Her kids, if they thought about it, would reckon she was alright, and her hubby says "Good onya, Darl, you're the pick of the bunch" every now and then, too.
Actions speak louder than words, and beauty is only skin deep (thank god) but the spirit and heart of a good woman deserves a good reputation around town.
Give her what's owing her and don't forget to tell her she's beaut when you see her down the shops.

Now that was one wise fella.

Monday, March 7, 2011

Soul-Feeding Play

In one of our many discussions about parenting this week, I said to Nath that parenting is much like trying to shape running water with your hands. No matter how much you try to make it hold its position, it will slip through your fingers and refuse to be contained. We have had 'one of those weeks' in the life of a parent. Just when we thought we were making headway with one particular behaviour, another one springs up and leaves us floundering.

We stayed with some friends over the weekend, on their property in the Toodyay hills. These are good people, and their love of cooking and eating wonderful food I naturally appreciate! They have created an amazing haven there on their little patch of earth, and it leaves you feeling relaxed, calm and contemplative.

My children, especially, loved their time there. They were so calm and engaged, and inquisitive and exploratory. I love it when they are like that. They become little adventurers, discoverers, wonderers.

I sat back in that space to watch them, and it occurred to me... this place has a soul. It is filled with beauty, but, more than that, everything surrounding me was made with natural materials. I tested my theory, gazing around the room. No plastic. Just a vast array of handpicked items made from wood, silk, pottery, felt, stone and glass. I talked to our host about this and she said yes, it had been intentional, as things of plastic have no life force, no connection.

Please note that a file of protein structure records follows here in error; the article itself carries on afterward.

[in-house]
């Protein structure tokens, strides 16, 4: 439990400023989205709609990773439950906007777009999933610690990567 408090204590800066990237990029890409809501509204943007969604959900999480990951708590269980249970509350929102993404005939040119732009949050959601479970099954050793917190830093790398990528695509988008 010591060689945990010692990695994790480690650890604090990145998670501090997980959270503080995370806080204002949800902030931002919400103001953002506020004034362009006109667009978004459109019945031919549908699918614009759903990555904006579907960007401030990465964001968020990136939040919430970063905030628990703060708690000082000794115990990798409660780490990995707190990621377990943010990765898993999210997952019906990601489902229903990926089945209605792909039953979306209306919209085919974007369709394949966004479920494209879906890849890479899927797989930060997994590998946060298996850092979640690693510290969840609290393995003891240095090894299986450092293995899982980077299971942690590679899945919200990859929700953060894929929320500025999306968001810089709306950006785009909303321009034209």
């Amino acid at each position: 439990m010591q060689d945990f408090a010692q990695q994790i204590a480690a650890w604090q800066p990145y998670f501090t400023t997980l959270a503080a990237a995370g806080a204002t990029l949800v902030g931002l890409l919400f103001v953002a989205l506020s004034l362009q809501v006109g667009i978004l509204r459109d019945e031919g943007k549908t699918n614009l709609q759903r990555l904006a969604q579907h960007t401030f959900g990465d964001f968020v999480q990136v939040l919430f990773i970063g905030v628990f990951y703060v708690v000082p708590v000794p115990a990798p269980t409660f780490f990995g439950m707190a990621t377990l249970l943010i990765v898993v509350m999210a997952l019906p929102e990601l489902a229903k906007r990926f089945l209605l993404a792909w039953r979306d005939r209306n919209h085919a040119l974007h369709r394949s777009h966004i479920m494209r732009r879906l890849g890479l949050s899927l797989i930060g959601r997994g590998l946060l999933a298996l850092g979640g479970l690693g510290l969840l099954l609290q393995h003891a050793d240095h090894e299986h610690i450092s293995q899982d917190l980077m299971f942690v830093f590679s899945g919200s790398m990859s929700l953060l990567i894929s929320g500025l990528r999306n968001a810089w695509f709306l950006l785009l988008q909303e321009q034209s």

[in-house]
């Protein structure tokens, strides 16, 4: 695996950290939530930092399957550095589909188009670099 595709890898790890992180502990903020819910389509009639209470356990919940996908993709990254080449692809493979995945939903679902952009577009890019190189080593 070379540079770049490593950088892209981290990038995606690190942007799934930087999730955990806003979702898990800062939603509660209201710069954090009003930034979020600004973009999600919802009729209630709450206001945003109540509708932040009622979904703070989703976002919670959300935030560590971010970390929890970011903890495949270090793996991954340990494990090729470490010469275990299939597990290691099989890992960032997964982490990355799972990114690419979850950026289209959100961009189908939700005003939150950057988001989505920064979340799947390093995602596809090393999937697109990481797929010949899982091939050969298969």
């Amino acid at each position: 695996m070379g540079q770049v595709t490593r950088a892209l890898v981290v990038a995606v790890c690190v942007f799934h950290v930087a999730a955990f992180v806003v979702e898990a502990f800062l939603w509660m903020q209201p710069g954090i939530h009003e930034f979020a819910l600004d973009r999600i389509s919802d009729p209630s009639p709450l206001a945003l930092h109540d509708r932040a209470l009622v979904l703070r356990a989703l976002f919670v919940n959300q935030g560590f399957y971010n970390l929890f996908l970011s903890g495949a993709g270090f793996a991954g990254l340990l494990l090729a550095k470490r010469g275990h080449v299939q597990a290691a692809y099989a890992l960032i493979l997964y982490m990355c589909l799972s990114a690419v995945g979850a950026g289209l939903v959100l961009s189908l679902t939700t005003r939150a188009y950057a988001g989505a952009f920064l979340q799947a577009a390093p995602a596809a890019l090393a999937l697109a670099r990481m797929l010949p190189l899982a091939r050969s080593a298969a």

I have been reading quite a bit about the Steiner approach to child development, learning and play. The idea of simplifying your child's play space is something I have come across a bit in my reading... not just simplifying the kinds of playthings your child has access to, but also simplifying the amount. I have been reflecting on the fact that whenever my children are presented with fewer play options, their play is far more focused, far more creative and far more engaging.

I came away from our friends' house inspired and determined to get back into our girls' playroom and transform it from an overly 'plasticised' toy storage zone into a meaningful space that will allow them to play creatively and provide them with some areas to retreat to when things become overwhelming.